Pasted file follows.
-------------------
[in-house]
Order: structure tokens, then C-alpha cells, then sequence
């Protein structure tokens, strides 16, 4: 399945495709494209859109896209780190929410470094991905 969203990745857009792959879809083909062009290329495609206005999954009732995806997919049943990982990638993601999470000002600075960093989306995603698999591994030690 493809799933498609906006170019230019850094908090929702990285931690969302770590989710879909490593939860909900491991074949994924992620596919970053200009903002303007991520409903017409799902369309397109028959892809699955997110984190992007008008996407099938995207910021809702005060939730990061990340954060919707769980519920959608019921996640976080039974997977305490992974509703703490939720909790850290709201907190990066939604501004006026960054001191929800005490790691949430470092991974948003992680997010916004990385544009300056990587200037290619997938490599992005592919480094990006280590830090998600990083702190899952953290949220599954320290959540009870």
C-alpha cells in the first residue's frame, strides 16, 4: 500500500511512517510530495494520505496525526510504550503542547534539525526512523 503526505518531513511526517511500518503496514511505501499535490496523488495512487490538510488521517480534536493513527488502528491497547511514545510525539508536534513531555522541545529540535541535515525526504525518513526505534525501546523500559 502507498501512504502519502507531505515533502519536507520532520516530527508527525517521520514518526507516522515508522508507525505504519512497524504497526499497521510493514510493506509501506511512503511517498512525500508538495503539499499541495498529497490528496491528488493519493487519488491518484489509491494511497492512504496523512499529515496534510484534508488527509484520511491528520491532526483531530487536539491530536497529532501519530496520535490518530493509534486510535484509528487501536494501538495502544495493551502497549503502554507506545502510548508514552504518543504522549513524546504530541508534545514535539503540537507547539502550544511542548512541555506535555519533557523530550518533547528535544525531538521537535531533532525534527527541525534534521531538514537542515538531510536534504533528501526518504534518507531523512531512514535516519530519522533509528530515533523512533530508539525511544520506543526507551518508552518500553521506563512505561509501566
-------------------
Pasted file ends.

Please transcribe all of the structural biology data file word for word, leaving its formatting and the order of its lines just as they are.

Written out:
[in-house]
Order: structure tokens, then C-alpha cells, then sequence
């Protein structure tokens, strides 16, 4: 399945495709494209859109896209780190929410470094991905 969203990745857009792959879809083909062009290329495609206005999954009732995806997919049943990982990638993601999470000002600075960093989306995603698999591994030690 493809799933498609906006170019230019850094908090929702990285931690969302770590989710879909490593939860909900491991074949994924992620596919970053200009903002303007991520409903017409799902369309397109028959892809699955997110984190992007008008996407099938995207910021809702005060939730990061990340954060919707769980519920959608019921996640976080039974997977305490992974509703703490939720909790850290709201907190990066939604501004006026960054001191929800005490790691949430470092991974948003992680997010916004990385544009300056990587200037290619997938490599992005592919480094990006280590830090998600990083702190899952953290949220599954320290959540009870």
C-alpha cells in the first residue's frame, strides 16, 4: 500500500511512517510530495494520505496525526510504550503542547534539525526512523 503526505518531513511526517511500518503496514511505501499535490496523488495512487490538510488521517480534536493513527488502528491497547511514545510525539508536534513531555522541545529540535541535515525526504525518513526505534525501546523500559 502507498501512504502519502507531505515533502519536507520532520516530527508527525517521520514518526507516522515508522508507525505504519512497524504497526499497521510493514510493506509501506511512503511517498512525500508538495503539499499541495498529497490528496491528488493519493487519488491518484489509491494511497492512504496523512499529515496534510484534508488527509484520511491528520491532526483531530487536539491530536497529532501519530496520535490518530493509534486510535484509528487501536494501538495502544495493551502497549503502554507506545502510548508514552504518543504522549513524546504530541508534545514535539503540537507547539502550544511542548512541555506535555519533557523530550518533547528535544525531538521537535531533532525534527527541525534534521531538514537542515538531510536534504533528501526518504534518507531523512531512514535516519530519522533509528530515533523512533530508539525511544520506543526507551518508552518500553521506563512505561509501566